Yuan should benchmark internationalization level of euro in medium-term: analysts
Published: Feb 22, 2024 08:20 PM


As the yuan remained the world's fourth most active currency for a third month in January, a symbol of steady progress in its internationalization, analysts said that in the medium term, the yuan should benchmark the internationalization level of the euro, which is currently the second most-traded currency.

Analysts also pointed out that the further internationalization of the yuan can be realized through expanding its use in global trade settlements and financial transactions, as well as developing offshore businesses and markets. 

They noted that there is a solid foundation for the yuan's further internationalization, fueled by China's stable economic growth and foreign trade scale.

According to data that global payment services provider Society for Worldwide Interbank Financial Telecommunication (SWIFT) released on Thursday, the yuan remained the world's fourth most active currency in January, accounting for 4.51 percent of global payments, surpassing the yen for a third consecutive month.

The value of yuan payments increased by 16.32 percent month-on-month, and the yuan's share in global payments rose from 3.6 percent in October to 4.61 percent in November, reaching fourth place for the first time since January 2022, when the yuan's share was 3.2 percent, SWIFT data showed.

In January, the US dollar remained the world's most-traded currency, accounting for 46.64 percent of global payments. With a share of 23.02 percent, the euro took second place, followed by 7.1 percent for the pound, according to SWIFT.

The international level of the yuan has surpassed the pound and the yen in many ways, and in the medium term, the internationalization of the yuan should be benchmarked against the euro, Zhao Qingming, a Beijing-based veteran financial expert, told the Global Times on Thursday.

"Maintaining stable economic growth and strengthening economic, trade and investment exchanges with other countries will provide the basis for promoting the internationalization of the yuan," said Zhao.

To promote the internationalization of the yuan, the first step is to expand the scale of the yuan's use in international trade settlements, Tu Yonghong, a professor with the International Monetary Institute at Renmin University of China, told the Global Times on Thursday.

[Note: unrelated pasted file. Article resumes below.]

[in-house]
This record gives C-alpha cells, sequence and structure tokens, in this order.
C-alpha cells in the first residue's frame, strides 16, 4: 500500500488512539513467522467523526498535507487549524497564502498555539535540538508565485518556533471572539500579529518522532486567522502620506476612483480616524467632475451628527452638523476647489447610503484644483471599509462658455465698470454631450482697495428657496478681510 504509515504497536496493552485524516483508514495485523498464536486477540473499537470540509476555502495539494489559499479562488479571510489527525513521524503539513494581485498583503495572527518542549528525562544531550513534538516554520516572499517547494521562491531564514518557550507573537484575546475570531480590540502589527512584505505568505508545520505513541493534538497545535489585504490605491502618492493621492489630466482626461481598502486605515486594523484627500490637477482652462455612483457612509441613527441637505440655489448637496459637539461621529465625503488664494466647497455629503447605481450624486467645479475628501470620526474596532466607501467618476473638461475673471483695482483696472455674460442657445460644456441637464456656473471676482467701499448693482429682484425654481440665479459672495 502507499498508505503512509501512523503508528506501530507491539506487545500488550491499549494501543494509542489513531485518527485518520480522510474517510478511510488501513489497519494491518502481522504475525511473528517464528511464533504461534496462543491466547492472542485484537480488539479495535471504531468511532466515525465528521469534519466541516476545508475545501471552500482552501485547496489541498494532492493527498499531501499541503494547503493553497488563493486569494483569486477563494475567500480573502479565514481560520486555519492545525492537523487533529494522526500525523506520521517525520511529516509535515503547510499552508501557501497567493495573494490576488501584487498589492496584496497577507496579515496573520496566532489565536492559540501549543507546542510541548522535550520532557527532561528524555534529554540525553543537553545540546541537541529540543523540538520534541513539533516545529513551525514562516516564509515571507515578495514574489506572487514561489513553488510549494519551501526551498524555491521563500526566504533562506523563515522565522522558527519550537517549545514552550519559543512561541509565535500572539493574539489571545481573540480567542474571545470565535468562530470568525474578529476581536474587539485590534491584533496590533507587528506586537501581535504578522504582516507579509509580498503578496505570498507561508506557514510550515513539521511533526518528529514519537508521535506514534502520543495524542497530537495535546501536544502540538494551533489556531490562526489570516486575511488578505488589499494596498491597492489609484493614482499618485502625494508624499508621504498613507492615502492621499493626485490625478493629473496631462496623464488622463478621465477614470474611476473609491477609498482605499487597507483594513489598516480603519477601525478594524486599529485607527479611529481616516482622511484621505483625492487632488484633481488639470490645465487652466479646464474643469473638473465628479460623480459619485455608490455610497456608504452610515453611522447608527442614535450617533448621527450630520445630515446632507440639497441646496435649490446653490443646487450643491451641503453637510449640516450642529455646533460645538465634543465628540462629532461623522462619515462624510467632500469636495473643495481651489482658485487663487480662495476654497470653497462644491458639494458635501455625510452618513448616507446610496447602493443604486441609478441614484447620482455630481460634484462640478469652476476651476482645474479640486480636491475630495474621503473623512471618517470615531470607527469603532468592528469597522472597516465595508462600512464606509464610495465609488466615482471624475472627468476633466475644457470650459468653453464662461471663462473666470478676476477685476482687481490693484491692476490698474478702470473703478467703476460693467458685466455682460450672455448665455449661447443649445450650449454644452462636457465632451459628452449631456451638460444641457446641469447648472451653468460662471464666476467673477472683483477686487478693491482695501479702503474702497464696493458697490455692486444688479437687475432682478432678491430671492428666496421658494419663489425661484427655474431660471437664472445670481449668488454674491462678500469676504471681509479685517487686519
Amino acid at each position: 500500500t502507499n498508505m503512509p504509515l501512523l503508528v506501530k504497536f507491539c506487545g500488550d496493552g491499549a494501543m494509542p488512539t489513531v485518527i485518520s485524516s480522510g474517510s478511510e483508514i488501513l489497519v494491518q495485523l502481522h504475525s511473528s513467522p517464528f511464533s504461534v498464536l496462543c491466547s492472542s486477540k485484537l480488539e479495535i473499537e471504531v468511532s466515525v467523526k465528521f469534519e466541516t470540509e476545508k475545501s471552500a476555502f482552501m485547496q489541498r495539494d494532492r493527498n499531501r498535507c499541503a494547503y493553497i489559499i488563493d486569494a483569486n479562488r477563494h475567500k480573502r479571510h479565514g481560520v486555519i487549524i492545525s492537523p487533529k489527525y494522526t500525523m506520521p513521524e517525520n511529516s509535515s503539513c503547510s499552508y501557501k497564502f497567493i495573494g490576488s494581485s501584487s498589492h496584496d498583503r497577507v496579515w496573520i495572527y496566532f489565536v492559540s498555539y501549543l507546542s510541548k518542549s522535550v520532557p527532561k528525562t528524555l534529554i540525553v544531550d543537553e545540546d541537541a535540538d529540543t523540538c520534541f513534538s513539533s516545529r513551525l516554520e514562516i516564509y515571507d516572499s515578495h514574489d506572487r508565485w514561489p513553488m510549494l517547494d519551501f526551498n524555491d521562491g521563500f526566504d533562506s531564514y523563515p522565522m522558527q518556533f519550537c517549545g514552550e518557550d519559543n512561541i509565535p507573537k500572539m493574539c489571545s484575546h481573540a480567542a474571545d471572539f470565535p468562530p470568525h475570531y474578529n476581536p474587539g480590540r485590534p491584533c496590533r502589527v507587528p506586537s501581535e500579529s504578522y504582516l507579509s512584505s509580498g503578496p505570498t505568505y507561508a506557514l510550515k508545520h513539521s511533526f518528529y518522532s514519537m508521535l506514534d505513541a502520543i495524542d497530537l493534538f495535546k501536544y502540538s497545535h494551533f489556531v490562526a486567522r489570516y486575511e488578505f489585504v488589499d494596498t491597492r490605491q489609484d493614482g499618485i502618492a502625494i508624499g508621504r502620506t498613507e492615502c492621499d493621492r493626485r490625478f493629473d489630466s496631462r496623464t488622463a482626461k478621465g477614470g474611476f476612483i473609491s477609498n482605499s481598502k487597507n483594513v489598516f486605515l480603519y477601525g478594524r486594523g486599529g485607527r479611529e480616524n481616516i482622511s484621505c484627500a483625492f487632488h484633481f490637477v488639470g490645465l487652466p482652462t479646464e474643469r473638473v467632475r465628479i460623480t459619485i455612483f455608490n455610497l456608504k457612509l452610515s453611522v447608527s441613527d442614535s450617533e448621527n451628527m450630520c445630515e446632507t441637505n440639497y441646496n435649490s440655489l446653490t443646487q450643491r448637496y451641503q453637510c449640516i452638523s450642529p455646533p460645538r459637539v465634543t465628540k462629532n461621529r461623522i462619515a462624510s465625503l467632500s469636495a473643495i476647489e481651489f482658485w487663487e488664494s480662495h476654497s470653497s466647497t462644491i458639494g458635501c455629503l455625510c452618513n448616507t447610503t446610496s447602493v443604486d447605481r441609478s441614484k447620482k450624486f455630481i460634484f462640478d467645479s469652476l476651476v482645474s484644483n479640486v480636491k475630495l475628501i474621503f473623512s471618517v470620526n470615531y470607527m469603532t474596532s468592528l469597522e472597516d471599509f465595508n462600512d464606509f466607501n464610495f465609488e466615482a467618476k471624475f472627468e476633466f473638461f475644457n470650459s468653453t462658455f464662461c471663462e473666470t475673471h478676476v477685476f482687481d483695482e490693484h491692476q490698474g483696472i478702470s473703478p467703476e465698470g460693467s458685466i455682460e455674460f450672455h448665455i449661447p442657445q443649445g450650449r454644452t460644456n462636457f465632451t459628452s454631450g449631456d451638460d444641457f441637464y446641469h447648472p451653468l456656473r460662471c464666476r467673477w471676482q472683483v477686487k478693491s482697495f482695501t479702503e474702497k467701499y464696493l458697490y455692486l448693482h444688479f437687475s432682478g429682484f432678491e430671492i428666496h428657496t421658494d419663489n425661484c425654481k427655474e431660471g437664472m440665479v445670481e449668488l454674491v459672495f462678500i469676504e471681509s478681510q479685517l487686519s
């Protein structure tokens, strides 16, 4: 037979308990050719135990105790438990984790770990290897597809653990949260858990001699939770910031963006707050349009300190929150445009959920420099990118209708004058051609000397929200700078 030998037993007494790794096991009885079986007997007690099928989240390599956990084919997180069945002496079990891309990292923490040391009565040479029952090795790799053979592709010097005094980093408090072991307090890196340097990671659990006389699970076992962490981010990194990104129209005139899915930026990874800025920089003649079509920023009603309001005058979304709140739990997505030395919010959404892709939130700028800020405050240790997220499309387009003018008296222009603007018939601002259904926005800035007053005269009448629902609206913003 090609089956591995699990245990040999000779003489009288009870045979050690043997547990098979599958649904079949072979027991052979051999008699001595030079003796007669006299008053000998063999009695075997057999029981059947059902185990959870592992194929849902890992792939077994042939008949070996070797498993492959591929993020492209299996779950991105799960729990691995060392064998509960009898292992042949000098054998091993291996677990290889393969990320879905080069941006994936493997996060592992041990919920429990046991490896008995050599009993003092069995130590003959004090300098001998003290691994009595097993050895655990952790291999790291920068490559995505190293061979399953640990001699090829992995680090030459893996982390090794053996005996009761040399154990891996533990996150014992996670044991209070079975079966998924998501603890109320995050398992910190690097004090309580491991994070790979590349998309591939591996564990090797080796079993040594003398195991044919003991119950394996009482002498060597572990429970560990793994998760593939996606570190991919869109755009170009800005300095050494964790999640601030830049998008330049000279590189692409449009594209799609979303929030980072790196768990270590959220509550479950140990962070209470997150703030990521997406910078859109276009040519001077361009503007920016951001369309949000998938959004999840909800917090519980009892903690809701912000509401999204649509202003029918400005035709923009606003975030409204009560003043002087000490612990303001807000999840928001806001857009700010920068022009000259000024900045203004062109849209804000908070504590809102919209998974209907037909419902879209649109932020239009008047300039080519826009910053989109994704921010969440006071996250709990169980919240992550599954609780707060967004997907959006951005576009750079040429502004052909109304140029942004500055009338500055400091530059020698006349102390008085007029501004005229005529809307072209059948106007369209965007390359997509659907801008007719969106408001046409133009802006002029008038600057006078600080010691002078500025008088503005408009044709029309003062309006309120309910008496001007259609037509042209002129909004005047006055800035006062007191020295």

"Especially for private enterprises, which account for 70-80 percent of China's total foreign trade, the facilitation of using the yuan for trade settlements should be enhanced," said Tu, adding that such services and exchange rate risk management tools should be provided to merchants on e-commerce platforms, which are playing an increasingly important role in China's foreign trade.

Tu stressed that efforts should be made to increase the share of the yuan in global financial transactions to give further play to the financing function of the currency.

"In addition, we should further promote the development of offshore business and create more offshore markets. At the same time, we should issue more free trade zone (FTZ) offshore bonds in the China (Shanghai) Pilot FTZ or in other FTZs within China to provide more financing services for multinational companies," said Tu.

Analysts are optimistic about the yuan's internationalization process.

China's status as a major economy and trading country will provide broad prospects for the yuan's internationalization, Zhao said.

Zhao said that the internationalization level of a currency is usually accompanied by an increase in a country's economic power and international influence. 

The Spanish dollar in the 17th and 18th centuries, the British pound before the First World War, and the US dollar after the Second World War all became international currencies on the condition that their countries had a strong economic base.

The internationalization of the yuan has entered a new stage.

More than 80 overseas central banks or monetary authorities have held yuan reserves, according to the latest report on yuan internationalization from the People's Bank of China (PBC), the central bank.

Cross-border yuan settlements of trade in goods accounted for 24.4 percent of total cross-border settlement of trade in goods in the first nine months of 2023, the highest level in recent years, according to the PBC report.

As of the end of 2022, yuan reserves held by global central banks were equivalent to $298.4 billion, accounting for 2.69 percent of total reserves, up 1.62 percentage points from 2016, when the currency first joined the IMF's Special Drawing Rights.